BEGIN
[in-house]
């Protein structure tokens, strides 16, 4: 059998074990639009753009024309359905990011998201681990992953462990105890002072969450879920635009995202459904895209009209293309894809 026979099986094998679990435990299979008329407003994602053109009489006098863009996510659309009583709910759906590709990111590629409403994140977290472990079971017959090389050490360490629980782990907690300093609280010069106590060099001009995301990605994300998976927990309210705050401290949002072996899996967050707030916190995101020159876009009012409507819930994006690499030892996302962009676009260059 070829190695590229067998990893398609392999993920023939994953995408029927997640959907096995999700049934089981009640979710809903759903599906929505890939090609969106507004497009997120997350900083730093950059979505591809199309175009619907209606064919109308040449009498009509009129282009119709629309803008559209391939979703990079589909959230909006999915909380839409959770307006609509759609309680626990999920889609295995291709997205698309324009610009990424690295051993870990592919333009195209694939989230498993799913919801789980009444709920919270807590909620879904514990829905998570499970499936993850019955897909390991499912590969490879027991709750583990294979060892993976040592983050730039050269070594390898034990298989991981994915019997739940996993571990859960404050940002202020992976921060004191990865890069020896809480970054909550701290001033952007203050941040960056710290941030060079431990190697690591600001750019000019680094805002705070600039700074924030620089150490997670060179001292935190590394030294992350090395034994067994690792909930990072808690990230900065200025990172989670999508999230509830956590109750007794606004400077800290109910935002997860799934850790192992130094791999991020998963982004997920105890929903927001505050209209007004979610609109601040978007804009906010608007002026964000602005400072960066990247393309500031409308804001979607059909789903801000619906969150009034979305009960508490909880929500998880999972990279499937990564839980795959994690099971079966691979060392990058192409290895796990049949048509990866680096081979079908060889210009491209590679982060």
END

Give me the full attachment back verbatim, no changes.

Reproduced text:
[in-house]
């Protein structure tokens, strides 16, 4: 059998074990639009753009024309359905990011998201681990992953462990105890002072969450879920635009995202459904895209009209293309894809 026979099986094998679990435990299979008329407003994602053109009489006098863009996510659309009583709910759906590709990111590629409403994140977290472990079971017959090389050490360490629980782990907690300093609280010069106590060099001009995301990605994300998976927990309210705050401290949002072996899996967050707030916190995101020159876009009012409507819930994006690499030892996302962009676009260059 070829190695590229067998990893398609392999993920023939994953995408029927997640959907096995999700049934089981009640979710809903759903599906929505890939090609969106507004497009997120997350900083730093950059979505591809199309175009619907209606064919109308040449009498009509009129282009119709629309803008559209391939979703990079589909959230909006999915909380839409959770307006609509759609309680626990999920889609295995291709997205698309324009610009990424690295051993870990592919333009195209694939989230498993799913919801789980009444709920919270807590909620879904514990829905998570499970499936993850019955897909390991499912590969490879027991709750583990294979060892993976040592983050730039050269070594390898034990298989991981994915019997739940996993571990859960404050940002202020992976921060004191990865890069020896809480970054909550701290001033952007203050941040960056710290941030060079431990190697690591600001750019000019680094805002705070600039700074924030620089150490997670060179001292935190590394030294992350090395034994067994690792909930990072808690990230900065200025990172989670999508999230509830956590109750007794606004400077800290109910935002997860799934850790192992130094791999991020998963982004997920105890929903927001505050209209007004979610609109601040978007804009906010608007002026964000602005400072960066990247393309500031409308804001979607059909789903801000619906969150009034979305009960508490909880929500998880999972990279499937990564839980795959994690099971079966691979060392990058192409290895796990049949048509990866680096081979079908060889210009491209590679982060």